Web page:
in which, there is double the business
that there is in thia district, receives only
$150 more a year a?nd is required to pay a
deputy in Marion county $500 per annum,
Linn $400, Yamhill $250, Polk $240, THa
mook $200. Such 'schemes as thia is
what has contributed largely" to increase
the taxes until the burden has become
almost unbearable. The remedy you
suggest is good as far as it goes, but I
think in addition whoever is-nominated
for the legislature should be required to
pledge themselves to a reduction of the
salaries named. I am in favor further
of consolidating the clerks and recorders
offices, and paying the clerk and sheriff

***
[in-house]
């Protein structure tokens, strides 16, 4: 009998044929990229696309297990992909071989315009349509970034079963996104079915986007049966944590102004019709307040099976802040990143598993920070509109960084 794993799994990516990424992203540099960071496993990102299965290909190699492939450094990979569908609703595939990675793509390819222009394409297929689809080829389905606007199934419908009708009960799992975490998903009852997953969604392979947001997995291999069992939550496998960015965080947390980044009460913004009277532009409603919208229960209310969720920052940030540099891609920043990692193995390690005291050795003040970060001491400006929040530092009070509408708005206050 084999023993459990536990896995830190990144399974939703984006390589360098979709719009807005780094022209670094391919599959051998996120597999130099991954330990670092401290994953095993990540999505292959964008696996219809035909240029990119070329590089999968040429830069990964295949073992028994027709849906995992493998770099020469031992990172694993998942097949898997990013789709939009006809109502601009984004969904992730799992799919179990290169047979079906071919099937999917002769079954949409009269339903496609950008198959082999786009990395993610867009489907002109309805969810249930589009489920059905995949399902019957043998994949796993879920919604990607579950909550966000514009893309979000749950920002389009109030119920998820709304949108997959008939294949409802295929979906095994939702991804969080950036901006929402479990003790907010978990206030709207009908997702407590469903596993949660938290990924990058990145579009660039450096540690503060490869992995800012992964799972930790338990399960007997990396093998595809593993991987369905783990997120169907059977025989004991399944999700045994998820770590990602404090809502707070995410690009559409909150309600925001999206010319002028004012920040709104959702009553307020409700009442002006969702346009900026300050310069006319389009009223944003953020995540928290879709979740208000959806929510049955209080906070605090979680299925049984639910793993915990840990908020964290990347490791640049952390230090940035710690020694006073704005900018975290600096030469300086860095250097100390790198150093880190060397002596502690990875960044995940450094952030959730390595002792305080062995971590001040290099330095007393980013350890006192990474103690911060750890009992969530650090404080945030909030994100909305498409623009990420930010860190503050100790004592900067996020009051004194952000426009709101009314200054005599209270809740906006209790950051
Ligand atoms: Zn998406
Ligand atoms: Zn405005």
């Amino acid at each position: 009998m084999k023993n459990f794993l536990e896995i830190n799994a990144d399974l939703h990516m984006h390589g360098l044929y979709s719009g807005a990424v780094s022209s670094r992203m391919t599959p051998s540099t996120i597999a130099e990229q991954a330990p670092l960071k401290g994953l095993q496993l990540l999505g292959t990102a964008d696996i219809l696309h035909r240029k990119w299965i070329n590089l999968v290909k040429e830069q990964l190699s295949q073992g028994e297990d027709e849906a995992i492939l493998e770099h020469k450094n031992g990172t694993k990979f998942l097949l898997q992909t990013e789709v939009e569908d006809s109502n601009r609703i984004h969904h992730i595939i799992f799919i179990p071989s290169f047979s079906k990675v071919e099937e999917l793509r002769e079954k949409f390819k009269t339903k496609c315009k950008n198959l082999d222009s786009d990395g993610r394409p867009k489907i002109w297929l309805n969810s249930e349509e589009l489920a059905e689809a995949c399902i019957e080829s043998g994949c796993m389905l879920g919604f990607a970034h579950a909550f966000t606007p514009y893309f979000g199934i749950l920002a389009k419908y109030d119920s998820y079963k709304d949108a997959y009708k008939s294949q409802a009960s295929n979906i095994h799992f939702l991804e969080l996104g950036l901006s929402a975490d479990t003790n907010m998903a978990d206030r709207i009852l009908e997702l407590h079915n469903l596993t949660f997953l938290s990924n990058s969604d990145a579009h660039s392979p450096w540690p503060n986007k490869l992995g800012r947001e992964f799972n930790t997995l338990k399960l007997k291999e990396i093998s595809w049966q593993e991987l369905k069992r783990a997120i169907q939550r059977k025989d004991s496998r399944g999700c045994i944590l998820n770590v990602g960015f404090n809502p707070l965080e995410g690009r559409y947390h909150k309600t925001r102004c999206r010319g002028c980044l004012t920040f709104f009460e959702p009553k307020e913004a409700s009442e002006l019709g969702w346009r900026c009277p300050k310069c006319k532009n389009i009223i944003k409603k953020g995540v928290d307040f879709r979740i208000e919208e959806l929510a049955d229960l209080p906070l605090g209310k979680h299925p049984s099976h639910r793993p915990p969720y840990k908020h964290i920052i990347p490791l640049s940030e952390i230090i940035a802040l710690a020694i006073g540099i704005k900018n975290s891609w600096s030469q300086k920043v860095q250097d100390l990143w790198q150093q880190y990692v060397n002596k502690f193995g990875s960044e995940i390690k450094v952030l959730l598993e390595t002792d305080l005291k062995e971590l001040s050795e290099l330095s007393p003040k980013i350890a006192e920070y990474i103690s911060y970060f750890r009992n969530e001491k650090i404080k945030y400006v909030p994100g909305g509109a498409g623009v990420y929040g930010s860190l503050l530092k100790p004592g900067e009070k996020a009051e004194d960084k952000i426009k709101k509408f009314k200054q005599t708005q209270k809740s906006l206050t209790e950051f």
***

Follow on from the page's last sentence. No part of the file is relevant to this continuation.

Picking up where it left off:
in fees instead of a salary, then they
will get their pay from persons who re
quire and obtain their services. There
was never a better way of paying a clerk
and sheriff than by a well regulated fe
bill.- Why should people who never go
into court, pay for those who are always
in court? ' '- .
C leanee the liver, purify the blocd
invigorate the body by using DeWUts
Little Early Risers. These little pills
always act promptly. Graham & Wells.
Vf ight be very cetif using and mislead
. ing it the people did not have a good
test to applyand that is to judge a, merchant,
not by what he says in his advertisement, bat
oy what he does iu value giving.- " - v
: Tut.:k vu i i x anywhere. It is our aim and am- tain the handsomest and beet you'
l hats just the basis upon which we ask people to hitinn..! ; i - t r Tl . , .